When I got my first Mac, four years ago, one of my professors sent me this text by Umberto Eco:
The fact is that the world is divided between users of the Macintosh computer and users of MS-DOS compatible computers. I am firmly of the opinion that the Macintosh is Catholic and that DOS is Protestant. Indeed, the Macintosh is counter-reformist and has been influenced by the ratio studiorum of the Jesuits. It is cheerful, friendly, conciliatory; it tells the faithful how they must proceed step by step to reach — if not the kingdom of Heaven — the moment in which their document is printed. It is catechistic: The essence of revelation is dealt with via simple formulae and sumptuous icons. Everyone has a right to salvation.
DOS is Protestant, or even Calvinistic. It allows free interpretation of scripture, demands difficult personal decisions, imposes a subtle hermeneutics upon the user, and takes for granted the idea that not all can achieve salvation. To make the system work you need to interpret the program yourself: Far away from the baroque community of revelers, the user is closed within the loneliness of his own inner torment.
You may object that, with the passage to Windows, the DOS universe has come to resemble more closely the counter-reformist tolerance of the Macintosh. It’s true: Windows represents an Anglican-style schism, big ceremonies in the cathedral, but there is always the possibility of a return to DOS to change things in accordance with bizarre decisions: When it comes down to it, you can decide to ordain women and gays if you want to.
Naturally, the Catholicism and Protestantism of the two systems have nothing to do with the cultural and religious positions of their users. One may wonder whether, as time goes by, the use of one system rather than another leads to profound inner changes. Can you use DOS and be a Vande supporter? And more: Would Celine have written using Word, WordPerfect, or Wordstar? Would Descartes have programmed in Pascal?
And machine code, which lies beneath and decides the destiny of both systems (or environments, if you prefer)? Ah, that belongs to the Old Testament, and is talmudic and cabalistic.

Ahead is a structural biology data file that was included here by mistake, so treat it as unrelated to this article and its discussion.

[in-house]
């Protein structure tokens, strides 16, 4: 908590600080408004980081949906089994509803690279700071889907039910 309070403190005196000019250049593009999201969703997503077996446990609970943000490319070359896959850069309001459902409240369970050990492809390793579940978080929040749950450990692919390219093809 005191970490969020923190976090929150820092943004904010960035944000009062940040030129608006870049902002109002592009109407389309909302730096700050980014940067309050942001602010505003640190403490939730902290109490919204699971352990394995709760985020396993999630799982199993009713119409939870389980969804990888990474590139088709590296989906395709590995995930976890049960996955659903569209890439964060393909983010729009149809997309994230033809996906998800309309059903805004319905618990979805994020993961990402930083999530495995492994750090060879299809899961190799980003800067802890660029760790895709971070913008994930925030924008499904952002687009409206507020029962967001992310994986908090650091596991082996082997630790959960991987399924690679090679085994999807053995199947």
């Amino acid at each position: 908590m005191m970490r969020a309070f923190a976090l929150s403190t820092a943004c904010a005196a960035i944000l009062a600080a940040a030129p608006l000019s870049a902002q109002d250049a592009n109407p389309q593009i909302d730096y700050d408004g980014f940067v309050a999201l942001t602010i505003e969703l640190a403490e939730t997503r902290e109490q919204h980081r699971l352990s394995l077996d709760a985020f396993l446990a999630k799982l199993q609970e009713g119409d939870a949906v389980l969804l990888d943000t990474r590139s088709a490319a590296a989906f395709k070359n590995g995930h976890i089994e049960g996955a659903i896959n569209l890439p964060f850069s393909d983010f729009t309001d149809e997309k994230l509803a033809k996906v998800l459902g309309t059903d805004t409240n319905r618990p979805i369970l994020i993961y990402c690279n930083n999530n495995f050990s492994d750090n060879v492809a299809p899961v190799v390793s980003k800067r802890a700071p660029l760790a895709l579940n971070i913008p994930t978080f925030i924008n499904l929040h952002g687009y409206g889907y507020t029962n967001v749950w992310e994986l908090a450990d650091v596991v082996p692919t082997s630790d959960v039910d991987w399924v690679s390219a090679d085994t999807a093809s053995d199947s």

This is where we’ll be spending seven days, beginning this coming saturday:
Seven days of doing Yoga outside, canoeing, swimming, bbqing, and lots of reading. Hopefuly, there will be lots of writing too. Oh, and no internet. We’ll be on our own, in a cottage on an island in that lake above. Can’t wait!!
We watched The Visitor tonight. The story of an Economics professor, stuck in an emotional limbo who gets involved in the lives of two illegal immigrants in NY is captivating, powerful in its simplicity, and leave you feeling like you should run and join an immigrants’ rights NGO or something. It’s not surprising it won many awards and scored 92% at the tomatometer. In Toronto, you can still catch it at the Carlton. Don’t miss it.
One of perks of being married to an airplane freak who has worked 37 years in the airline industry is that I have learned not only how to differentiate between a Boeing 747 and an Airbus A340 in flight but I have accumulated an array of airline stories over the years. One of my favourites is that of the Gimli Glider, the Air Canada 767 that ran out of fuel on its way to Edmonton and lost both engines at 30,000 feet. Luckily for all those on bord, the pilot used to be a glider and the co-pilot happened to remember of an abandoned landing strip nearby. Against all odds, the pilot glided the Boeing 767 and landed it safely. None of the people on board were injured and the plane was back in business two days later. It became known in the industry as the “Gimli Glider” after the town where it landed, Gimli, Manitoba. It continued to fly until Air Canada retired it from its fleet a few months ago. Since this week marks 25 years of this famous incident, I’ll leave you with a really cool simulated reconstruction of the event: